Remember, all humans are wired with these tendencies; yes, that includes you and me! You need to rise above these tendencies and LEAD!
Bob's Gutsy Leadership Blog
Archive for March, 2011
In evaluating you as the leader of your organization, one of the aspects your boss should be looking for is whether you are coming up with fresh ideas that solve problems and/or take advantage of opportunities. But often times when you push new ideas, you get the feeling you are making your boss very uncomfortable. In fact it may feel like you are risking your reputation and making a dumb career move.
Consensus is very destructive when you are trying to drive change or innovate. Why? Change and innovation require that things be done differently. If all parties that are impacted must agree, then you get a Ford Fusion without the goodies that the competitors have. Change and innovation will cause some discomfort to the protectors of the status quo. Strong leaders realize that is OK; in fact it comes with the territory!
Suppose you are in a manager’s job for a while and getting comfortable with the routine. There are natural human instincts that lead you to be protective of your role. Typically the last thing on your priority list is to train your successor to the point of being fully capable of taking your job. In […]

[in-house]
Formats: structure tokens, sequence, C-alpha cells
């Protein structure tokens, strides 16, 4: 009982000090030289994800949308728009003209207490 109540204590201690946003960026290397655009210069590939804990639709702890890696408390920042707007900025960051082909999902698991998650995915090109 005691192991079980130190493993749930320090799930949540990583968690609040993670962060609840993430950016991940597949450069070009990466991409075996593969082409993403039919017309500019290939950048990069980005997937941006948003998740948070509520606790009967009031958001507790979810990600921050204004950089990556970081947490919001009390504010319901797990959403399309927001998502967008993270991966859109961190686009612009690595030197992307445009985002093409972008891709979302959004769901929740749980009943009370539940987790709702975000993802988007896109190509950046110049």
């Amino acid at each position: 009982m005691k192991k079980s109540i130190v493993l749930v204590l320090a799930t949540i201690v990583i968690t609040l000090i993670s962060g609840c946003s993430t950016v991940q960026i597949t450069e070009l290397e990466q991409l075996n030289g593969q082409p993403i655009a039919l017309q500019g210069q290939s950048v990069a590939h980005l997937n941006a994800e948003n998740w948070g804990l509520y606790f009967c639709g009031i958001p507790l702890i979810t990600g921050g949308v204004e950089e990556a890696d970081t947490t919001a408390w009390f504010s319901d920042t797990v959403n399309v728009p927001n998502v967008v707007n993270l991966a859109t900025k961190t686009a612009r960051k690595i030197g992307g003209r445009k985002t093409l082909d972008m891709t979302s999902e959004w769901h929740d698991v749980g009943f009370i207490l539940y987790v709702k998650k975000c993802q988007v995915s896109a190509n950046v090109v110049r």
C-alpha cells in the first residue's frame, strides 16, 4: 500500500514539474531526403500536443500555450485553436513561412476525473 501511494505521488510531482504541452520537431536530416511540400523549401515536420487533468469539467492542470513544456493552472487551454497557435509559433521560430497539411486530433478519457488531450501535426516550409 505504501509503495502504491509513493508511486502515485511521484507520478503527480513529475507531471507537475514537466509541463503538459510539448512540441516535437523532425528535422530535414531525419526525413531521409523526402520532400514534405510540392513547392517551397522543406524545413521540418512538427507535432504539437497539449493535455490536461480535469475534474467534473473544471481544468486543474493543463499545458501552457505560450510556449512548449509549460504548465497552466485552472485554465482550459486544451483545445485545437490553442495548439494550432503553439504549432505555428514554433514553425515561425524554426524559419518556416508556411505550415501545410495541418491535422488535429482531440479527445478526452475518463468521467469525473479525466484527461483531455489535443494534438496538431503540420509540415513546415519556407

Too many HR organizations simply put their energy into executing the existing, weak performance appraisal and compensation procedures, hiring hordes of generalists that work primarily at the lower levels, running the existing benefits programs, and that’s about it. They don’t confront and convince the top management to own and drive the development and deployment of outstanding talent.
Courageous leaders staff key positions with top talent. But selecting top talent is difficult.
Don’t miss my guest column, “Gutsy Leaders Know: Top Talent is Key,” to be posted on the The ThoughtLeaders Blog this Wednesday (3/9) at 1:30 pm (EST).
In the 1990’s when I was at Microsoft working for Bill Gates, I was totally impressed with how he made sure people had no hesitancy facing and tackling reality. In every business review with Bill, your first PowerPoint slide had to list the Lowlights: not the Highlights, the Lowlights.